The plaintiffs are two employers sponsoring self-insured health plans for which Blue Cross Blue Shield of Michigan provided claims administration services and health care provider network access under an Administrative Services Contract. “These cases are about certain fees that Blue Cross allocated to itself as additional administrative compensation…. Section 1106(b)(1) prohibits a fiduciary from ‘deal[ing] with the assets of the plan in his own interest or for his own account.’ This is plainly what Blue Cross did when it unilaterally determined the amount of Disputed Fees to keep as part of its administrative compensation and collected those fees from plan assets. Because Section 1106(b)(1) sets forth ‘an absolute bar against self dealing’ by a fiduciary, Blue Cross is liable.” [Boroughs Corporation v. Blue Cross Blue Shield of Michigan, No.11-12565 (E.D. Mich., Sept. 7, 2012)]
Would you agree to this hospital contract reimbursement offer? Hospital Proposed Fee Schedule
From a Chicago Insurance Consultant: Crap
From a former hospital administrator: Bill, you didnt sign this did you?
From a TPA: No outlier, not bad. But you can do better on both in and out patient. We are getting 135%
From an actuary: Not a bad start. Is this their first offer?
Editor’s Note: If you have an opinion, write email@example.com
The medical care market is increasingly becoming like the real estate market: you get what you pay for. The top complaints from patients regarding doctor visits typically include long waits for just a few minutes of doctor face time, impersonal care, lack of appointments and slack follow up.
AND WITH OBAMACARE KICKING IN FULL FORCE IN 16 MONTHS, WAITING TIMES AND ACCESS WILL BE AKIN TO VISITING YOUR LOCAL POST OFFICE……………..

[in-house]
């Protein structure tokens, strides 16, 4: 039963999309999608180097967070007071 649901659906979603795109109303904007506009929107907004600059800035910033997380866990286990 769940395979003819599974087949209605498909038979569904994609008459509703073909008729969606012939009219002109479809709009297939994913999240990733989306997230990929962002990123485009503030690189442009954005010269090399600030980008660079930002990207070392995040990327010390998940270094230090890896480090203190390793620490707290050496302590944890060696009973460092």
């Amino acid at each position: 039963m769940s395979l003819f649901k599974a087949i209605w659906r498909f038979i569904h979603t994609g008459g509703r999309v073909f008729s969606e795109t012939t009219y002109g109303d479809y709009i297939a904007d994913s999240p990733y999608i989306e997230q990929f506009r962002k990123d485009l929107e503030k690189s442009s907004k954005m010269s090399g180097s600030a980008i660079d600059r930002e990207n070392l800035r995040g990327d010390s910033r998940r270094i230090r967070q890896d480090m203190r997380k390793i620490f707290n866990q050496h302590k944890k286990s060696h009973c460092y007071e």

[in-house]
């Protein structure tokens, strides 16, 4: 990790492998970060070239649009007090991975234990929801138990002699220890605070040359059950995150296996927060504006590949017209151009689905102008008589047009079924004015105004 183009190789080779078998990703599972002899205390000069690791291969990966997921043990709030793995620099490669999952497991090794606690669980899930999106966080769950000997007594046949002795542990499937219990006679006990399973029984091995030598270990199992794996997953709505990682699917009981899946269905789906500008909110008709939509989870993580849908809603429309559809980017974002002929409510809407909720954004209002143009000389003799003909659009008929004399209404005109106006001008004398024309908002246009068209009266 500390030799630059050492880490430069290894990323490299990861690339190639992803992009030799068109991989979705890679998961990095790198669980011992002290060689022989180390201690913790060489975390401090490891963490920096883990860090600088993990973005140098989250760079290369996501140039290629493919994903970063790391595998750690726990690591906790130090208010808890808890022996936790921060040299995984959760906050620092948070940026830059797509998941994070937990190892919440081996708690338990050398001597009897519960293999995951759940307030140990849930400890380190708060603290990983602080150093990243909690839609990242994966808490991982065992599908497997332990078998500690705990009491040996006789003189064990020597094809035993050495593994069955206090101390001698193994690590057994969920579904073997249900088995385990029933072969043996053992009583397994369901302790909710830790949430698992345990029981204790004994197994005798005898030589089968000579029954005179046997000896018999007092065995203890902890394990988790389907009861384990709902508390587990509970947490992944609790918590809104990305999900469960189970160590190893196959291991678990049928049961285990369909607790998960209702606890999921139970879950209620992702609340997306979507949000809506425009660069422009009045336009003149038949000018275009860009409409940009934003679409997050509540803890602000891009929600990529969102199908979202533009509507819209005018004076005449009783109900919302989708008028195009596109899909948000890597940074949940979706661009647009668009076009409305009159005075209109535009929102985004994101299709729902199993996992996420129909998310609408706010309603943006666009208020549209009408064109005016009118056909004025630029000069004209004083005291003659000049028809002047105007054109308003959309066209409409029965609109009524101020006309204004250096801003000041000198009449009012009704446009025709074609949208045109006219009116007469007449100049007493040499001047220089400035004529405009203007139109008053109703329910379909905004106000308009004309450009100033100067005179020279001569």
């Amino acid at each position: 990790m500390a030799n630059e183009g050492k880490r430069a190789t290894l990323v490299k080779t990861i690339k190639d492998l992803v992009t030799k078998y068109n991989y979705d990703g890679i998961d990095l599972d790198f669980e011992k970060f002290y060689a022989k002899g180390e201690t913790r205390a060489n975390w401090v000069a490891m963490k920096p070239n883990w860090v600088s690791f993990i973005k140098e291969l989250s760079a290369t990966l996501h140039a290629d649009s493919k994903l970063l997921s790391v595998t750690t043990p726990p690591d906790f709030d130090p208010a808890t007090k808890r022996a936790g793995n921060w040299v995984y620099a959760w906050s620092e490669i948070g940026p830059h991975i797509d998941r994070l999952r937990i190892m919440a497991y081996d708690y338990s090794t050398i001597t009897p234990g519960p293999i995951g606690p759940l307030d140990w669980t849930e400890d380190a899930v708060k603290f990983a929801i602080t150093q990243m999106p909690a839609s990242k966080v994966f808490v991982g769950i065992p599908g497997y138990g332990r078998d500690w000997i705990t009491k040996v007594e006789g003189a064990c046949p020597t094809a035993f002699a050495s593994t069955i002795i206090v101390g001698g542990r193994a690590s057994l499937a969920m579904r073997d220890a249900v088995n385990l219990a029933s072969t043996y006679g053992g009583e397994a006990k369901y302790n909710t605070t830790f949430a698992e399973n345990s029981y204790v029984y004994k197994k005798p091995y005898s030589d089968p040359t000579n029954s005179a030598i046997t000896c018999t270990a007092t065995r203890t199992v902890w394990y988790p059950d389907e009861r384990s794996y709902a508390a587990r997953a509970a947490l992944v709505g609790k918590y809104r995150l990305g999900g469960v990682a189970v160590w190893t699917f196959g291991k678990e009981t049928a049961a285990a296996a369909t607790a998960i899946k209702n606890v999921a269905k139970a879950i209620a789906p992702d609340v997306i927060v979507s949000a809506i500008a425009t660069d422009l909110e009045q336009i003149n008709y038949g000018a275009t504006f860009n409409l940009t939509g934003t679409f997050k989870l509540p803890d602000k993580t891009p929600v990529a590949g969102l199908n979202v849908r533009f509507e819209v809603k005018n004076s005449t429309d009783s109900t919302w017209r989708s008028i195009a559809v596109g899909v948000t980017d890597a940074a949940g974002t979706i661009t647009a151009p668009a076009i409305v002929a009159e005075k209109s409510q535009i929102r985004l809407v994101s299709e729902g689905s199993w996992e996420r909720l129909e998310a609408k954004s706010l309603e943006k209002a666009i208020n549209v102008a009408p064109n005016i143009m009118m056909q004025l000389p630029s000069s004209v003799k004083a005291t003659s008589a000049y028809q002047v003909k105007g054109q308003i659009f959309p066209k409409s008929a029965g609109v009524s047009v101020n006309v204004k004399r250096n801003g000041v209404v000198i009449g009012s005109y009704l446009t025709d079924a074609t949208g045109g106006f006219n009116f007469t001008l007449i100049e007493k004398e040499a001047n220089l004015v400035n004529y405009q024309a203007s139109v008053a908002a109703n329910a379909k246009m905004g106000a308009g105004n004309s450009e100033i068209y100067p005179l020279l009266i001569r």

Family Physicians have often looked at direct contracting with businesses as a way to bypass the insurance industry’s control of the revenue stream.
A new model of health care delivery — direct primary care — could be déjà vu for some Californians, a retreat to the past when insurance wasn’t a part of the health care equation. Direct primary care emphasizes prevention and a reduction in the use of “downstream services” — treating symptoms rather than the problems themselves.
“Under a provision of the ACA, smokers can be charged up to 50 percent more than nonsmokers for health insurance. ”
PHOENIX (AP) — An Arizona woman is wondering what hurt more: getting stung by a scorpion or seeing her hospital bill after treatment.
Marcie Edmonds says the bill from Chandler Regional Medical Center was more than $83,000. That includes two doses of anti-venom at nearly $40,000 per dose.
The Arizona Republic (http://bit.ly/RD6bX8) says Edmonds’ insurer has paid more than $57,000 and the suburban Phoenix hospital is asking Edmonds for the balance of about $25,000.
The 52-year-old Ahwatukee (ah-wha-TU’-kee) Foothills resident was stung in June while opening a box of air conditioner filters in her garage.
Edmonds says an emergency room doctor told her about the Mexican anti-venom Anascorp that could quickly relieve her symptoms, but she was never told about the cost.